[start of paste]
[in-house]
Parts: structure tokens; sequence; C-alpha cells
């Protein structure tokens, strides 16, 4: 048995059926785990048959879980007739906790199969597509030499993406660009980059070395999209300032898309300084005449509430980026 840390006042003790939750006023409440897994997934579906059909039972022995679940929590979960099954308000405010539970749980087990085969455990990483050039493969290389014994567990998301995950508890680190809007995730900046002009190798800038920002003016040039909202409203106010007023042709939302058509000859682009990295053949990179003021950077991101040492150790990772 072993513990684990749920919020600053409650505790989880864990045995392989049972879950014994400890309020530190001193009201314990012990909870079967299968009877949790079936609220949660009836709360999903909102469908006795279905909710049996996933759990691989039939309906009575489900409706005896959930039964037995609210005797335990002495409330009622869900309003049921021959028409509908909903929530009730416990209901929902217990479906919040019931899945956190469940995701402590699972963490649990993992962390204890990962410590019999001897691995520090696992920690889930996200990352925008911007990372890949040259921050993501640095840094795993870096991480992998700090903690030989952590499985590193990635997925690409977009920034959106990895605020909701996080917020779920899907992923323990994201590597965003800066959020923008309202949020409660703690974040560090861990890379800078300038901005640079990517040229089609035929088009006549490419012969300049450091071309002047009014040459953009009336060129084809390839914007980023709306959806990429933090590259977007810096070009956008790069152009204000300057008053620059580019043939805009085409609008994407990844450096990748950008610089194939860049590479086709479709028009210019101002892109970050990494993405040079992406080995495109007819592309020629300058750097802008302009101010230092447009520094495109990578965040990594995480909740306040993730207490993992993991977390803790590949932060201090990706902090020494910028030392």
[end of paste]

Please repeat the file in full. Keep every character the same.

[in-house]
Parts: structure tokens; sequence; C-alpha cells
């Protein structure tokens, strides 16, 4: 048995059926785990048959879980007739906790199969597509030499993406660009980059070395999209300032898309300084005449509430980026 840390006042003790939750006023409440897994997934579906059909039972022995679940929590979960099954308000405010539970749980087990085969455990990483050039493969290389014994567990998301995950508890680190809007995730900046002009190798800038920002003016040039909202409203106010007023042709939302058509000859682009990295053949990179003021950077991101040492150790990772 072993513990684990749920919020600053409650505790989880864990045995392989049972879950014994400890309020530190001193009201314990012990909870079967299968009877949790079936609220949660009836709360999903909102469908006795279905909710049996996933759990691989039939309906009575489900409706005896959930039964037995609210005797335990002495409330009622869900309003049921021959028409509908909903929530009730416990209901929902217990479906919040019931899945956190469940995701402590699972963490649990993992962390204890990962410590019999001897691995520090696992920690889930996200990352925008911007990372890949040259921050993501640095840094795993870096991480992998700090903690030989952590499985590193990635997925690409977009920034959106990895605020909701996080917020779920899907992923323990994201590597965003800066959020923008309202949020409660703690974040560090861990890379800078300038901005640079990517040229089609035929088009006549490419012969300049450091071309002047009014040459953009009336060129084809390839914007980023709306959806990429933090590259977007810096070009956008790069152009204000300057008053620059580019043939805009085409609008994407990844450096990748950008610089194939860049590479086709479709028009210019101002892109970050990494993405040079992406080995495109007819592309020629300058750097802008302009101010230092447009520094495109990578965040990594995480909740306040993730207490993992993991977390803790590949932060201090990706902090020494910028030392």